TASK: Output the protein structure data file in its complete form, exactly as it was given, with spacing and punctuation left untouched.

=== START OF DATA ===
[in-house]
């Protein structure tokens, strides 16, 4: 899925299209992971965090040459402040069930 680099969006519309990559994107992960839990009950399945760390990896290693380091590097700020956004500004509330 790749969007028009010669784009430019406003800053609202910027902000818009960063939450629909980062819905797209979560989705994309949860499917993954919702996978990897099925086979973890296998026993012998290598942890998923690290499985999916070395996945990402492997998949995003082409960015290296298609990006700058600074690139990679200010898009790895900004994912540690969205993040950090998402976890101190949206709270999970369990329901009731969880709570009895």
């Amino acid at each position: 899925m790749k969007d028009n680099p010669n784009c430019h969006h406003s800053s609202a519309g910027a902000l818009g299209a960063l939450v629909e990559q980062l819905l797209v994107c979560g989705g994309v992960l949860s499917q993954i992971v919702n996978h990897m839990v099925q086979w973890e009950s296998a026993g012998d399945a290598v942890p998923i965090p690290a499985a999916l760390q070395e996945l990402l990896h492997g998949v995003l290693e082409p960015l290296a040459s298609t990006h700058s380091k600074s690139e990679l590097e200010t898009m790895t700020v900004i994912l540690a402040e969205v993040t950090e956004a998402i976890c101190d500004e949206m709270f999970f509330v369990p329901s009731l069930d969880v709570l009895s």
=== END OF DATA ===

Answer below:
[in-house]
């Protein structure tokens, strides 16, 4: 899925299209992971965090040459402040069930 680099969006519309990559994107992960839990009950399945760390990896290693380091590097700020956004500004509330 790749969007028009010669784009430019406003800053609202910027902000818009960063939450629909980062819905797209979560989705994309949860499917993954919702996978990897099925086979973890296998026993012998290598942890998923690290499985999916070395996945990402492997998949995003082409960015290296298609990006700058600074690139990679200010898009790895900004994912540690969205993040950090998402976890101190949206709270999970369990329901009731969880709570009895």
């Amino acid at each position: 899925m790749k969007d028009n680099p010669n784009c430019h969006h406003s800053s609202a519309g910027a902000l818009g299209a960063l939450v629909e990559q980062l819905l797209v994107c979560g989705g994309v992960l949860s499917q993954i992971v919702n996978h990897m839990v099925q086979w973890e009950s296998a026993g012998d399945a290598v942890p998923i965090p690290a499985a999916l760390q070395e996945l990402l990896h492997g998949v995003l290693e082409p960015l290296a040459s298609t990006h700058s380091k600074s690139e990679l590097e200010t898009m790895t700020v900004i994912l540690a402040e969205v993040t950090e956004a998402i976890c101190d500004e949206m709270f999970f509330v369990p329901s009731l069930d969880v709570l009895s």